- As much as I love the buttery pastry that I use for hand held pies, I’m sure this recipe will replace it in the future.
- No pastry expertise is required – just rub everything together, let it rest, roll it out and give it an egg wash. Easy peasy. If you’ve got kids in the house they could make this with very little supervision.
- If you’re going half/half with/without Stilton don’t sprinkle sesame seeds on the without rolls so you’ll know which is which.
And then because I was on a roll (hahaha) and had bought liange jin of tomatoes (that’ll be a kilo to you) I threw together Nigel Slater’s chunky tomato ketchup. Which was almost too simple but goes a long way to explaining my culinary crush on every thing Nigel.
The recipe looks long and tedious but I promise it’s not.
- 500g plain flour
- ½ tsp salt
- 60ml extra virgin olive oil
- 250ml cold water
- 1 egg whisked
- ¼ cup sesame seeds
- 800g minced pork
- 1 tsp fennel seeds
- 1 tsp dried oregano
- ½ tsp each salt & cracked pepper
- 1 apple, cored and diced
- 25g breadcrumbs
- 100g Stilton
- 2 red onions, thinly sliced
- 2 tbsp olive oil
- ½ small red chilli, chopped
- 800g tomatoes
- 3 tbsp caster sugar
- 2 tbsp malt vinegar
- 2 star anise
- 1 tsp Szechuan peppercorns, finely ground
- 1 tsp paprika
- 1tbsp minced ginger
- 1 tbsp Dijon mustard
- Preheat oven to 180C.
- In a large bowl mix the flour and salt together. Stir in the olive oil with a spatula to start and then use your fingers to break up the lumps as you would when making shortcrust party. You will have fine crumbs in a few minutes.
- Stir in the cold water with the spatula and then use your hands until the pastry comes together in a soft ball.
- Tip onto a light floured surface, knead for a minute and then wrap in glad wrap and rest in the fridge for an hour. If you have more time, give it two hours.
- Whilst the pastry is resting mix all the sausage meat ingredients together apart from the Stilton.
- Take the pastry out of the fridge and cut in half. Working with one half at a time. on a lightly floured surface roll pastry out in an approximate rectangle – you can see from the photos how approximate I was!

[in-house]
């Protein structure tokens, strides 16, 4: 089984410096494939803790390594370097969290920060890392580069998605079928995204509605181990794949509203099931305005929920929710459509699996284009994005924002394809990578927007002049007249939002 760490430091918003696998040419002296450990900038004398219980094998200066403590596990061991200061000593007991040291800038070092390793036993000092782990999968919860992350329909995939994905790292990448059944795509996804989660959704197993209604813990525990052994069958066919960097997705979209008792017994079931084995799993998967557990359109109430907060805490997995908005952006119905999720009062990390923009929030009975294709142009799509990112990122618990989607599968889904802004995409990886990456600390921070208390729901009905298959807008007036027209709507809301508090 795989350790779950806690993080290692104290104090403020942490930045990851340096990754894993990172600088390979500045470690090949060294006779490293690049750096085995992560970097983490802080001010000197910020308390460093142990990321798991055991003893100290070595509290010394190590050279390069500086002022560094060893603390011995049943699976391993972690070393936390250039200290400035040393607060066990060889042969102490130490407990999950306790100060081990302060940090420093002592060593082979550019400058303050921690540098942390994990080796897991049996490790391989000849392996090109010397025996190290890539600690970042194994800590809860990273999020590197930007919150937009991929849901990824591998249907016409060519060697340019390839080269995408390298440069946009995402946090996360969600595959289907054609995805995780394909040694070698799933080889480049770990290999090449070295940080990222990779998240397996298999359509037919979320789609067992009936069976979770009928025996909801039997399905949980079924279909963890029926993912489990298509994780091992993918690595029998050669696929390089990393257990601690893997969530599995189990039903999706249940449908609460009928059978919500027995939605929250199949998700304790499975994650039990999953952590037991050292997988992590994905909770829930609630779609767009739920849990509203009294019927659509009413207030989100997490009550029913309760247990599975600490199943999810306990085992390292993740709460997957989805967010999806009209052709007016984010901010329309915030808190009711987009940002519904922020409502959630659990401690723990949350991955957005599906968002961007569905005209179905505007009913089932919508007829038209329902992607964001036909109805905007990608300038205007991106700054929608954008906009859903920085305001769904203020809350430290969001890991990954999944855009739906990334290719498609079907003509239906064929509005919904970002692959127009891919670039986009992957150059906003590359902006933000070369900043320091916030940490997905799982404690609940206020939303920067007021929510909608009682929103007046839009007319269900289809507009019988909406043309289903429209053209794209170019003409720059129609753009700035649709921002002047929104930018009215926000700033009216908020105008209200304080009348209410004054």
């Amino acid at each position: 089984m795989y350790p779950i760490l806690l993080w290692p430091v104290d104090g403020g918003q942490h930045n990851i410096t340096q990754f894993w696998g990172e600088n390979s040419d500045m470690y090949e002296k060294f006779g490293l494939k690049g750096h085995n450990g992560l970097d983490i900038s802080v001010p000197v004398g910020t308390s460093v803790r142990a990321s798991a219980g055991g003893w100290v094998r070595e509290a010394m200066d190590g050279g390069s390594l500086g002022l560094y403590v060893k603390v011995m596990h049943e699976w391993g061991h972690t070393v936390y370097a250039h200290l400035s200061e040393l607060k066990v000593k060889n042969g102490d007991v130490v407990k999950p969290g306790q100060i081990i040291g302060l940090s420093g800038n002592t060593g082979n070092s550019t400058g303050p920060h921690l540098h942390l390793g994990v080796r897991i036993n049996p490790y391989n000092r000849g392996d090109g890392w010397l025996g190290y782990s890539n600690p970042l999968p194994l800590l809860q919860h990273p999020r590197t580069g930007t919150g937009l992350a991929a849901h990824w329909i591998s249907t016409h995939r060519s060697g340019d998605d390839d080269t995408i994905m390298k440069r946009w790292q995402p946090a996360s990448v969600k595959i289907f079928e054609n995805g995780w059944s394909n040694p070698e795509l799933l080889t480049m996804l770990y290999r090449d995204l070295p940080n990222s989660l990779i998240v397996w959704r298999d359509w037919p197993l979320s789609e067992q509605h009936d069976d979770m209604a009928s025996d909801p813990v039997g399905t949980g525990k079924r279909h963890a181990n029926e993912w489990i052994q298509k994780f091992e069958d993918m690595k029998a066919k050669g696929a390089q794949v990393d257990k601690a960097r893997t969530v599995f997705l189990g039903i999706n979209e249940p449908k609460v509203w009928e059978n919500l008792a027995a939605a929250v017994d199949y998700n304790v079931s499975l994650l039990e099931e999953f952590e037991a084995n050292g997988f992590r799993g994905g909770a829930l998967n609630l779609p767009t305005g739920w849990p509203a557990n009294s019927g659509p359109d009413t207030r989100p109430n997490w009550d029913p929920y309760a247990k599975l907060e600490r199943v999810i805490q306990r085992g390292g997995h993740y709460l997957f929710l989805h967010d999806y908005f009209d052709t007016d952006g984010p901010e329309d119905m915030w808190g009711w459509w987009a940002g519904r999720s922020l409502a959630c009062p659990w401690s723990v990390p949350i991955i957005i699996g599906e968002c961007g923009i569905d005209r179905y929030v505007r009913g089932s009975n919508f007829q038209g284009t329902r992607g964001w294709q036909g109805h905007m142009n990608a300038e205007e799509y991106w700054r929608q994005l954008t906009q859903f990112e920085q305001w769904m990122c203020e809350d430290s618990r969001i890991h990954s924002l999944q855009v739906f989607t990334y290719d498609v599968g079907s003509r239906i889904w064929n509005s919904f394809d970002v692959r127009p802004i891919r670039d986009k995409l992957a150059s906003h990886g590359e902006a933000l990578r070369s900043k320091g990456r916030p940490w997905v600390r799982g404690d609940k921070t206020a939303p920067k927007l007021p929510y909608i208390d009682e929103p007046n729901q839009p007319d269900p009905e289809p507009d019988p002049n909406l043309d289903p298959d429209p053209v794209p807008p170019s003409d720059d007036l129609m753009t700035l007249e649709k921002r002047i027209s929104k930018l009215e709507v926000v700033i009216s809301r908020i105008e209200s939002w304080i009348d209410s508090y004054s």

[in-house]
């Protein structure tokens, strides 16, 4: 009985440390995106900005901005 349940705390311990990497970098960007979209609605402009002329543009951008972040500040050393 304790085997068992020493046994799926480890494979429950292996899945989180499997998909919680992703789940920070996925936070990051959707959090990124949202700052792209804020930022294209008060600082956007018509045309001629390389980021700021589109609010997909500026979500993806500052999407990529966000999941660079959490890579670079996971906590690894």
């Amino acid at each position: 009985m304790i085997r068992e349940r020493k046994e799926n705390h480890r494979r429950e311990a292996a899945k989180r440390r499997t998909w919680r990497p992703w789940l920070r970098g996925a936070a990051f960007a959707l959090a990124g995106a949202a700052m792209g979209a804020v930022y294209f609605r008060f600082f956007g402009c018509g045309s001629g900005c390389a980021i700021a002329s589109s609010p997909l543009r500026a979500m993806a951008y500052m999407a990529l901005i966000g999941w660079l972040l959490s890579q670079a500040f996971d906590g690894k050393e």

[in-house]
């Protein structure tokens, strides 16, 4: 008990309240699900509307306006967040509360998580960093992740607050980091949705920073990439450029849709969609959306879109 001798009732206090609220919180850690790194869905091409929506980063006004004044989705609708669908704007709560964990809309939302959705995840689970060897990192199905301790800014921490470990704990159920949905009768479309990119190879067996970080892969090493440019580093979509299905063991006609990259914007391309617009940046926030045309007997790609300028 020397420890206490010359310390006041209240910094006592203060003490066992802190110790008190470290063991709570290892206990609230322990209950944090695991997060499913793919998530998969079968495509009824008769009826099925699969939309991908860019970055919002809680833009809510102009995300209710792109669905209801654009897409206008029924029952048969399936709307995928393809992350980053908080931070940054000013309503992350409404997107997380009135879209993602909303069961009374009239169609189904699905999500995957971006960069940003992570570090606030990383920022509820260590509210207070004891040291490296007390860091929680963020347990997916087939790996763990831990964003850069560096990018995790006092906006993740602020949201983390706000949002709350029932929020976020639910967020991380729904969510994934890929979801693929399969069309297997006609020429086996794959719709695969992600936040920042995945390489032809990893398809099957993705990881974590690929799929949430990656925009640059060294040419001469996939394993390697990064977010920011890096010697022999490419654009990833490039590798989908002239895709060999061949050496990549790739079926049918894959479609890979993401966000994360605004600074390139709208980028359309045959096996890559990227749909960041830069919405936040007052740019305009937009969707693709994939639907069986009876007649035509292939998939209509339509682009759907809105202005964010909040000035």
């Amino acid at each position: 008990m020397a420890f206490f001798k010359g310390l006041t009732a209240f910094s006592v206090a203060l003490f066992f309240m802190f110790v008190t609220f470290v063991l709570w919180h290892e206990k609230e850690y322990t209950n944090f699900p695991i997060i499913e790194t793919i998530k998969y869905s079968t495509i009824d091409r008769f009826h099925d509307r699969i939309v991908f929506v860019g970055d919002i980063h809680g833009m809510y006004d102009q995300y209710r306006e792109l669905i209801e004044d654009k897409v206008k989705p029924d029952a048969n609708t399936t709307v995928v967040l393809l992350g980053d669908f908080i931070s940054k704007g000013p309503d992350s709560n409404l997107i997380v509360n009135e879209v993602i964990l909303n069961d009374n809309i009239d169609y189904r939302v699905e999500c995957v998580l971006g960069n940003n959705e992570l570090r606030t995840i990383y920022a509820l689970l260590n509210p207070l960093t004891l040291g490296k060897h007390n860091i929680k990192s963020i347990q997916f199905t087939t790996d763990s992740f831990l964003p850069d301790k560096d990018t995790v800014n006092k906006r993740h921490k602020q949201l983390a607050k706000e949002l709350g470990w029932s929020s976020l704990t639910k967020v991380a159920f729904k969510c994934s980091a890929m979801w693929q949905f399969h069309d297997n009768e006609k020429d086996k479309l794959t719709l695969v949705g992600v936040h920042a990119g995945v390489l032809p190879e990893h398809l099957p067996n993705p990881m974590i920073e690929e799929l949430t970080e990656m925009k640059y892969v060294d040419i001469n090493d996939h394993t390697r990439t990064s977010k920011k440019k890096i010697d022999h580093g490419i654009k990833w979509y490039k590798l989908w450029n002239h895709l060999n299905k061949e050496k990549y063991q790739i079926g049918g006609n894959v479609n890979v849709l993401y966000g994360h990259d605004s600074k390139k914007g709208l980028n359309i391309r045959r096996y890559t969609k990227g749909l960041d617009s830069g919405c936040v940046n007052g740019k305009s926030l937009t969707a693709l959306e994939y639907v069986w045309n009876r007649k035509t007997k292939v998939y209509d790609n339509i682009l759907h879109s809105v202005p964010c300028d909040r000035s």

- Cut the pastry in half lengthways. Work out how large you want your sausage rolls to be and shape the meat into lengths to fit the width of the pastry. I was able to stretch the pastry out when I went a little too OTT with the sausage meat.
- If you’re using Stilton take small pieces between your fingers and squash them onto the top of the sausage roll as shown.
- Brush one edge of the pastry with the egg wash, fold over so it overlaps by 2cm and then cut into pieces.
- Place on a tray lined with non-stick paper and brush again with egg wash. Sprinkle with sesame seeds.
- Bake for about 20 minutes for small rolls or 25 minutes for larger one until the pastry is golden brown and the filling is piping hot. If you burn you mouth when you taste test they are ready.
- In a heavy pan and over a low heat warm the olive oil and then add the onions and sweat gently for about 5 minutes.
- Roughly chop around 600g of the tomatoes and blitz the remainder in a blender.
- Add the sugar to the onions and continue to cook until the onions are dark and gooey and then add the vinegar, all the tomatoes and chilli. Simmer for 5 minutes and then add the star anise, peppercorns, paprika, ginger and mustard.
- Cook at a simmer for another 15 minutes until the tomatoes collapse when you press them with the back of a spoon.
- The ketchup will be still chunky with a little liquid. Remove from the heat and spoon into a clean jar. Seal, cool and store in the fridge for up to a month.